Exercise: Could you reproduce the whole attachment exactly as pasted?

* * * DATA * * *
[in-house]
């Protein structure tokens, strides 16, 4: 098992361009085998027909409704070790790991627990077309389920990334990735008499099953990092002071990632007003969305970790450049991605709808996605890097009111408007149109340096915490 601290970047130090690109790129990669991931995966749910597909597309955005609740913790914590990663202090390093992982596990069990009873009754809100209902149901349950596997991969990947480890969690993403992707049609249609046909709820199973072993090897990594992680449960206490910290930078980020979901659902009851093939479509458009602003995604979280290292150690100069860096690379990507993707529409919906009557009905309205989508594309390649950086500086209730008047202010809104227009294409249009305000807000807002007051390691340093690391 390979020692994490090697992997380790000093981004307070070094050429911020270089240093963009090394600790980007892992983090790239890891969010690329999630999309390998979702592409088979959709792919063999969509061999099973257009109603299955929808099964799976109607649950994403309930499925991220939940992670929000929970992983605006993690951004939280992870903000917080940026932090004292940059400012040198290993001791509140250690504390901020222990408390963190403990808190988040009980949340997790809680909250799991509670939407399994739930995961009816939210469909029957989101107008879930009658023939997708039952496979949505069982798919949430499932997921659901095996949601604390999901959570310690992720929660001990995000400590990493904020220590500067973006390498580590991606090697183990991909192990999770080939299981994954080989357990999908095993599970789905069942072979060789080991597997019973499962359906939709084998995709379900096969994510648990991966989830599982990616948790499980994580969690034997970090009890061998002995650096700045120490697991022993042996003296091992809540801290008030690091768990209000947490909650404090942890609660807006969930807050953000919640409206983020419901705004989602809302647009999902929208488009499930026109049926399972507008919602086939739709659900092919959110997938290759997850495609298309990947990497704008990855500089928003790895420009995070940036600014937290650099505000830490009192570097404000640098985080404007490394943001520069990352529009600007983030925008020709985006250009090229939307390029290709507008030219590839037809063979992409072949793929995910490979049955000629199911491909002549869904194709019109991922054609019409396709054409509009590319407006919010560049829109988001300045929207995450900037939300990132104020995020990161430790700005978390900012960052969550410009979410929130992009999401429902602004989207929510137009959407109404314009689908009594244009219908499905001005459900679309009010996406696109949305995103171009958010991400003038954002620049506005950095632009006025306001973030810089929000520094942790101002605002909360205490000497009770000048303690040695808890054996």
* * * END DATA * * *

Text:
[in-house]
């Protein structure tokens, strides 16, 4: 098992361009085998027909409704070790790991627990077309389920990334990735008499099953990092002071990632007003969305970790450049991605709808996605890097009111408007149109340096915490 601290970047130090690109790129990669991931995966749910597909597309955005609740913790914590990663202090390093992982596990069990009873009754809100209902149901349950596997991969990947480890969690993403992707049609249609046909709820199973072993090897990594992680449960206490910290930078980020979901659902009851093939479509458009602003995604979280290292150690100069860096690379990507993707529409919906009557009905309205989508594309390649950086500086209730008047202010809104227009294409249009305000807000807002007051390691340093690391 390979020692994490090697992997380790000093981004307070070094050429911020270089240093963009090394600790980007892992983090790239890891969010690329999630999309390998979702592409088979959709792919063999969509061999099973257009109603299955929808099964799976109607649950994403309930499925991220939940992670929000929970992983605006993690951004939280992870903000917080940026932090004292940059400012040198290993001791509140250690504390901020222990408390963190403990808190988040009980949340997790809680909250799991509670939407399994739930995961009816939210469909029957989101107008879930009658023939997708039952496979949505069982798919949430499932997921659901095996949601604390999901959570310690992720929660001990995000400590990493904020220590500067973006390498580590991606090697183990991909192990999770080939299981994954080989357990999908095993599970789905069942072979060789080991597997019973499962359906939709084998995709379900096969994510648990991966989830599982990616948790499980994580969690034997970090009890061998002995650096700045120490697991022993042996003296091992809540801290008030690091768990209000947490909650404090942890609660807006969930807050953000919640409206983020419901705004989602809302647009999902929208488009499930026109049926399972507008919602086939739709659900092919959110997938290759997850495609298309990947990497704008990855500089928003790895420009995070940036600014937290650099505000830490009192570097404000640098985080404007490394943001520069990352529009600007983030925008020709985006250009090229939307390029290709507008030219590839037809063979992409072949793929995910490979049955000629199911491909002549869904194709019109991922054609019409396709054409509009590319407006919010560049829109988001300045929207995450900037939300990132104020995020990161430790700005978390900012960052969550410009979410929130992009999401429902602004989207929510137009959407109404314009689908009594244009219908499905001005459900679309009010996406696109949305995103171009958010991400003038954002620049506005950095632009006025306001973030810089929000520094942790101002605002909360205490000497009770000048303690040695808890054996």